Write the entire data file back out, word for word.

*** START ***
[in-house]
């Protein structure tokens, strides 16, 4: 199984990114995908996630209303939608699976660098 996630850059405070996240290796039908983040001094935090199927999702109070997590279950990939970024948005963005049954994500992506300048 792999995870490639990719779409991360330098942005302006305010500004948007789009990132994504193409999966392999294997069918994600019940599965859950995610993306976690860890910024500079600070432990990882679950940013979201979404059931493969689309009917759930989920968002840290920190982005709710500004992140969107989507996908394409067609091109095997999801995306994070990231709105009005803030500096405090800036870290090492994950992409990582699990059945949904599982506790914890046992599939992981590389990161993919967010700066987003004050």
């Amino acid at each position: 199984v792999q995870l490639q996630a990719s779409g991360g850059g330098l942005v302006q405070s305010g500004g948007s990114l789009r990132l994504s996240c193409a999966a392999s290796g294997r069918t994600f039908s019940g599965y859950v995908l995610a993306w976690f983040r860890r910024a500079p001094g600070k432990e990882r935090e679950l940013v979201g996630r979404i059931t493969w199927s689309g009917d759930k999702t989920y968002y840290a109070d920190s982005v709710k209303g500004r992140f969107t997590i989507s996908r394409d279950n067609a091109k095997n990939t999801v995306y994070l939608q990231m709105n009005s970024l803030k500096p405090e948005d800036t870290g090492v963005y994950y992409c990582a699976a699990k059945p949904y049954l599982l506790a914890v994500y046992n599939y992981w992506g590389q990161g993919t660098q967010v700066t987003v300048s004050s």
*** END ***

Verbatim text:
[in-house]
């Protein structure tokens, strides 16, 4: 199984990114995908996630209303939608699976660098 996630850059405070996240290796039908983040001094935090199927999702109070997590279950990939970024948005963005049954994500992506300048 792999995870490639990719779409991360330098942005302006305010500004948007789009990132994504193409999966392999294997069918994600019940599965859950995610993306976690860890910024500079600070432990990882679950940013979201979404059931493969689309009917759930989920968002840290920190982005709710500004992140969107989507996908394409067609091109095997999801995306994070990231709105009005803030500096405090800036870290090492994950992409990582699990059945949904599982506790914890046992599939992981590389990161993919967010700066987003004050």
């Amino acid at each position: 199984v792999q995870l490639q996630a990719s779409g991360g850059g330098l942005v302006q405070s305010g500004g948007s990114l789009r990132l994504s996240c193409a999966a392999s290796g294997r069918t994600f039908s019940g599965y859950v995908l995610a993306w976690f983040r860890r910024a500079p001094g600070k432990e990882r935090e679950l940013v979201g996630r979404i059931t493969w199927s689309g009917d759930k999702t989920y968002y840290a109070d920190s982005v709710k209303g500004r992140f969107t997590i989507s996908r394409d279950n067609a091109k095997n990939t999801v995306y994070l939608q990231m709105n009005s970024l803030k500096p405090e948005d800036t870290g090492v963005y994950y992409c990582a699976a699990k059945p949904y049954l599982l506790a914890v994500y046992n599939y992981w992506g590389q990161g993919t660098q967010v700066t987003v300048s004050s």